InterventionsWomen assigned to high feedback group could see the monitor and were given standardized visual and verbal feedback as to fetal size, shape and movement. In the low feedback group, women could not see the monitor and were not given specific visual or verbal feedback. They only received a global evaluation of the form "all is well". The examination was of comparable duration and the operator interacted in a similarly reassuring pattern as with high feedback women.


OutcomesSTAI score

Maternal rating of feelings towards being pregnant and towards the fetus

Attitude toward receiving a scan and the emotional state at the time

Cessation of alcohol

Cessation of smoking


NotesUK


Risk of bias

ItemAuthors' judgementDescription

Adequate sequence generation?UnclearThe study does not include any description of sequence generation.

Allocation concealment?UnclearThe study does not include any description of allocation concealment.

Blinding?
All outcomes
UnclearThe study does not indicate if outcome assessors were blind to allocation.

Incomplete outcome data addressed?
All outcomes
Yes

Free of selective reporting?Yes

Free of other bias?Yes

Reading 1985

MethodsThe women were assigned at random to one of four conditions: (1) high-feedback ultrasonography (number = 11), (2) low-feedback ultrasonography (number = 8), fetal monitoring (number = 11), and video control (number = 7). All women were informed that they would be taking part in a study of attitudes towards ultrasonography. None of the women approached refused to participate, and all signed informed consent forms. Before and after the procedure the women completed the state scale of the STAI. Immediately following the procedure the women were asked to select the word best describing their emotional state then from the Subjective Stress Scale, which consists of a series of adjectives describing such states.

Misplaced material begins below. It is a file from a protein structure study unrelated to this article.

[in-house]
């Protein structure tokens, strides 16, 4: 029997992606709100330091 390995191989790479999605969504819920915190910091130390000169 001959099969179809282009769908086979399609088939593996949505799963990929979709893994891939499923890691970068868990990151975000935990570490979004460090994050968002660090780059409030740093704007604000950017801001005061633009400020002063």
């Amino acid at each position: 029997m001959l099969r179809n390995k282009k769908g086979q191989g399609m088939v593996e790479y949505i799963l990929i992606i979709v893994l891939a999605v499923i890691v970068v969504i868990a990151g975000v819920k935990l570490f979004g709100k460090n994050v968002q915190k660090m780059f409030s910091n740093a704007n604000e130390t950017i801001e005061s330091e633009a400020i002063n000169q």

ParticipantsA consecutive series of women attending the USC/LAC Women's hospital prenatal clinic for ultrasonography was studied.


InterventionsWomen assigned to high feedback group (number = 11) could see the monitor during their real time examination and a nurse pointed out the features visualized. In the low feedback group (number = 8), women could not see the monitor and so received only global feedback, in the form of "all appears to be well".


Outcomes1. STAI scores

2. Emotional state following the procedure


NotesUK


Risk of bias

ItemAuthors' judgementDescription

Adequate sequence generation?UnclearThe study does not include any description of sequence generation.

Allocation concealment?UnclearThe study does not include any description of allocation concealment.

Blinding?
All outcomes
UnclearThe study does not indicate if outcome assessors were blind to allocation.

Incomplete outcome data addressed?
All outcomes
Yes

Free of selective reporting?Yes

Free of other bias?Yes

Zlotogorski 1996

MethodsSubjects were randomly assigned to one of two feedback conditions, high feedback and low feedback during an ultrasound examination. All subjects completed the STAI before and after the ultrasound examination.